Cazimir Cazimir, King Street

Good for: tea, coffee, cake, snacks

Cafe with international colour, colourful art, and bright orange paint colour. All this colour and the pop music make this feel like a young place, whoever is actually there, and in a good way that rubs off on you and makes you forget that you're not a carefree student any more.

The cakes and snacks are delicious, and more interesting than at most places around here.

Peculiarity: you have to ask one of the (always pretty) staff to use the staff toilet, because there is no customer toilet.

Last visit: August 2004

CB1 CB1, 32 Mill Road

Good for: tea, coffee, snacks, Internet, books, games

CB1 is, naturally enough, in Cambridge's CB1 post code area, which puts it on the dividing line between Town and Gown. Mill Road is the closest that Cambridge gets to being truly hip or bohemian. CB1 has an intellectual feel, with its second-hand books and people playing chess and other deeply thoughtful games. It isn't all intellectual though - CB1 is really a place to just hang around and drink coffee.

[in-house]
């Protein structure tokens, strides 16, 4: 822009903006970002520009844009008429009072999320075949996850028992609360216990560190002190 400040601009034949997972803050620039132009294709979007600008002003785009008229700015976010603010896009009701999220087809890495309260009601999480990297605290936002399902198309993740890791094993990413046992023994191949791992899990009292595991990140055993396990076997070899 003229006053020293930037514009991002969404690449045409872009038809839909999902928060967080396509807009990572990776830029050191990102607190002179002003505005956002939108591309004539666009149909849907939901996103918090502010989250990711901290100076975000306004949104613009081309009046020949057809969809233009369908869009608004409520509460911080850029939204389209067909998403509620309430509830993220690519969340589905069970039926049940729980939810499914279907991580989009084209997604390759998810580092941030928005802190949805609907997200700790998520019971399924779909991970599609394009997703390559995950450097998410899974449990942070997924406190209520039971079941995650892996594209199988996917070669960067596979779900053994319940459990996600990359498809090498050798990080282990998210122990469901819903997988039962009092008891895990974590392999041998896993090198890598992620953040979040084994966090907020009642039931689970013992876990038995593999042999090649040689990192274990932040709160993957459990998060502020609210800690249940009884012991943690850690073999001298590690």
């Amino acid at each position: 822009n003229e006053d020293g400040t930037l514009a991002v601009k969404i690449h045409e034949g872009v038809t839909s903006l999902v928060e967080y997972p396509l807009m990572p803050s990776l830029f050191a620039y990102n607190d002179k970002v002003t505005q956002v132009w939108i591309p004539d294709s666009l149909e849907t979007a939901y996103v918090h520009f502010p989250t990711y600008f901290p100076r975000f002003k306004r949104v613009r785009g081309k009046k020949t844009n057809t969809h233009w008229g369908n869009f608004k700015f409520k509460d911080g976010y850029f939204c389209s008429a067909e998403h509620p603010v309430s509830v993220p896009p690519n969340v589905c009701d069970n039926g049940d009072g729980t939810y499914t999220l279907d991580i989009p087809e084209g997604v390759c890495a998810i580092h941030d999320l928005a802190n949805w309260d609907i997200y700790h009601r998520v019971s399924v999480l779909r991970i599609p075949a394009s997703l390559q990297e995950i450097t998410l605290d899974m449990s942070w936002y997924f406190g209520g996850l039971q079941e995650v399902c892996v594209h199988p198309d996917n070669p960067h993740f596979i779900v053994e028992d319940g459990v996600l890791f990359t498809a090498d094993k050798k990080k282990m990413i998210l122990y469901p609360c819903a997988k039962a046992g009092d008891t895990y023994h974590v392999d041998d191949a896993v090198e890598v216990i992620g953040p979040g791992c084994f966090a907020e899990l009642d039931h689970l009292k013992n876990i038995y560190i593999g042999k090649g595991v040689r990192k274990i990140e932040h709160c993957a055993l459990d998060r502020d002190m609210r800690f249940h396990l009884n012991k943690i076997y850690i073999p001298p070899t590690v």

The books come in handy if no-one you know is there, or you don't feel like chatting to the people who are. Actually buying the books seems to be strictly optional, but they're very cheap and unless you lead a completely idle life you tend to have to be somewhere else after a couple of chapters and several coffees. Another side to CB1 emerges if you venture downstairs to find the toilet: there’s a deserted room - all that’s left from what was once a ‘cybercafe’, which is what people called them back before everyone had Internet access on their phone. This was unexpected in a cafe where people sipping coffee are actually having face-to-face conversations. Anyway, the cybercafe went back a long way - it was Britain's first outside London.

The most reassuring thing about CB1 is that this is an intellectual cafe that unashamedly shows a complete disregard for conventional style and presentation. The same is true of many of its customers, of course. Despite a comfortable lack of change in general, and of the comfortable furniture in particular, there have been relatively recent improvements in the coffee and number of sofas (now greater than zero).

Last visit: August 2014

CB2 CB2, Norfolk Street

Like all the best things in Cambridge, CB2 is unusual - as well as being a cafe, it sells books, has Internet access and serves hot food. This homogenous mix is reflected in the chatty crowd, which is very diverse, and a friendly atmosphere.